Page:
Major events like the Great Depression — or COVID-19 — can change your relationship with money for a lifetime

Money is a universal necessity, but how each person feels
about it, chooses to spend it (or not spend it) can be drastically different.

Those differences, known as “money mindsets” or “money
scripts,” are informed by personal histories, experiences, and family
circumstances. They play into every aspect of a person’s life—relationships,
goals, fears, careers, successes, struggles, and ultimately, higher order needs
related to meaning, purpose and legacy. That’s why they are important to

Take for example those who lived through the Great
Depression in 1929. So many members of this generation grew up to earn a reputation for being thrifty. Even those who went on to have successful careers
and gain substantial wealth, continued to live frugally. Why? Because their
experience growing up during a period of widespread hardship and deprivation
shaped them.

COVID-19 will have a similarly profound impact on the money
mindset of the generations who experienced it, particularly on the youngest of
them. That certainly was the case with other large-scale economic disruptions such
as the tech bubble, 9/11 and the great recession of 2008-2009.

In fact, given the recent frequency of such events, there are some generations who will have the dubious distinction of having lived through all of these – and their money mindsets will likely show it. 

Read: Coronavirus put seniors in the crosshairs, how can we help them?

What is a money

Research suggests that understanding our money mindset and
the history that contributes to our belief system helps facilitate financial
health and leads to better outcomes.  

Large macroeconomic events, like depressions or the current
global pandemic, are a significant factor in shaping money scripts but there
are many other smaller factors that contribute as well – and they begin at a
very young age.

“Money scripts are typically unconscious beliefs each of
have developed concerning money and life. 
Most commonly, money scripts are formed in childhood, shaped from  both
direct and indirect messages we receive about money from our parents, other
significant people in our lives, our circumstances and society as a whole,” says Brad Klontz, Psy.D., CFP® 

In other words, it is the emotional relationship you have with money.  This is important because as most of us know all too well, our emotions often override our rational behavior when it comes to money matters. That’s why we often get that uncomfortable gut reaction to a money topic.  And it’s especially the case for women as their emotional quotient tends to be higher than that of men.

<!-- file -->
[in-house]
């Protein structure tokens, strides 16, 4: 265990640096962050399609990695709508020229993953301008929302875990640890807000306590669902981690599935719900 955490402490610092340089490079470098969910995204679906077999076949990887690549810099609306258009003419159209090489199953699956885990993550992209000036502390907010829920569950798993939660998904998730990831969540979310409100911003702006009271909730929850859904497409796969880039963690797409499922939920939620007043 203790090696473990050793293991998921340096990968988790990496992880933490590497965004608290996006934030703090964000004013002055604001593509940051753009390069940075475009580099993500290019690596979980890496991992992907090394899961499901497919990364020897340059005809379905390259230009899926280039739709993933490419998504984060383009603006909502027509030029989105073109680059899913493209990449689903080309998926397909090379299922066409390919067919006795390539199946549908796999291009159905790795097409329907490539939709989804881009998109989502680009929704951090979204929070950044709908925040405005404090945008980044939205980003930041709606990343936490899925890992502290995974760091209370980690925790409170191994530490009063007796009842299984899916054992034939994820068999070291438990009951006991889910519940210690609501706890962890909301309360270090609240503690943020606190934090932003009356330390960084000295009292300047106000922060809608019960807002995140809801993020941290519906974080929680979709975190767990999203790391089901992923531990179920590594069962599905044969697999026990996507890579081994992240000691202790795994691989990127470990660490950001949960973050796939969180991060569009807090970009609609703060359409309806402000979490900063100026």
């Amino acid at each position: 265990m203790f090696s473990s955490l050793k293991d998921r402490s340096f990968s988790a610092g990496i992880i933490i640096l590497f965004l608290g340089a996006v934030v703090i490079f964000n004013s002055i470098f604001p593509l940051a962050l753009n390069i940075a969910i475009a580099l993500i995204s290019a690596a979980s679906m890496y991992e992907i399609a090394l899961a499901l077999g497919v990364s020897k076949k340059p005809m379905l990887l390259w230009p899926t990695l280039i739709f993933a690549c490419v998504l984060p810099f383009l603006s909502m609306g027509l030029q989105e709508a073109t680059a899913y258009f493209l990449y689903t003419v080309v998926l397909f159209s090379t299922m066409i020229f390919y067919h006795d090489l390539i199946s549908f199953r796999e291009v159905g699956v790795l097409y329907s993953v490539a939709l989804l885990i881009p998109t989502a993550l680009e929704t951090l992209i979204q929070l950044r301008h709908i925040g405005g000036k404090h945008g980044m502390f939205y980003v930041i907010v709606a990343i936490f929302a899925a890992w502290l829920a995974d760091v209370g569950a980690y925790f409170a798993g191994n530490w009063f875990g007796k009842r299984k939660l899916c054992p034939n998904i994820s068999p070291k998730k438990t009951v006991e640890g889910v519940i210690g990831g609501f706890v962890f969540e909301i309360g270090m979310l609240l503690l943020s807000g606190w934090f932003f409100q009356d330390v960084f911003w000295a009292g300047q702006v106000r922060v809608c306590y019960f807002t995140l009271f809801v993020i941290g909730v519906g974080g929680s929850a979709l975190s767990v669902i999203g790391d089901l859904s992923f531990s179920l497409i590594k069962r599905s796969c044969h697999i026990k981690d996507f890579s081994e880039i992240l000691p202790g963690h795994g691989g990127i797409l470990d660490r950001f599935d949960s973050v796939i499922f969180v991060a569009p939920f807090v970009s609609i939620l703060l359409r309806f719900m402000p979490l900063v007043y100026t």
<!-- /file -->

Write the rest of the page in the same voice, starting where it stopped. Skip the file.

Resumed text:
Read: Watch out: This is the age when you should stop trading stocks

But because money tends to be a topic that is private and discussing
it is often considered taboo, exploring money mindsets and unique money scripts
can be uncomfortable. There are ways to make this
a much more natural and common conversation through wealth planning and money script storytelling.  This
begins with a deeper understanding of the client’s belief system around money
and an awareness how unconscious scripts can get in the way of healthy
financial habits.

Taking financial wellbeing beyond the numbers allows advisers to
connect a client’s financial plan with their life plan and then help them stay
on track in achieving their most important goals. 

COVID-19 impact on money scripts

The global COVID-19 pandemic of 2019-2020 will undoubtedly
go down as a pivotal time in history, but it will also likely be an influential
event in many a money script.

Business owners and their employees have been devastated
financially by the economic lockdown.  Millions
of jobs evaporated in a matter of weeks, particularly in the female-dominated
service and hospitality sectors. And daily life as we had previously known it radically changed.  

For the impressionable younger generations, the COVID-19
crisis is sure to leave a lasting impression, given the significant disruption
to college life, graduations, internships, and job prospects. Many college
grads, unable to enter the job market and launch their own lives, will also be influenced
by living back at home and witnessing constant family financial stress.  A new “scarcity of goods” mindset,
symbolized by empty grocery shelves and toilet paper hoarding, will also likely
influence how and what they buy in the future. 

For parents, in times of financial crisis such as this, our
reaction to financial stress and the narrative we share with our impressionable
kids can have a lasting impact.  For all
these reasons, now more than ever, we encourage clients to have healthy money
discussions with their children. Share your family history and money scripts
with them and how that plays into how you handle financial stress and make
decisions. Help them see that what they are experiencing today will certainly
shape how they view and manage money in the future. 

Angie O’Leary is head of Wealth Planning at RBC Wealth Management-U.S.           

Wealth Management, a division of RBC Capital Markets, LLC, Member

Speak Your Mind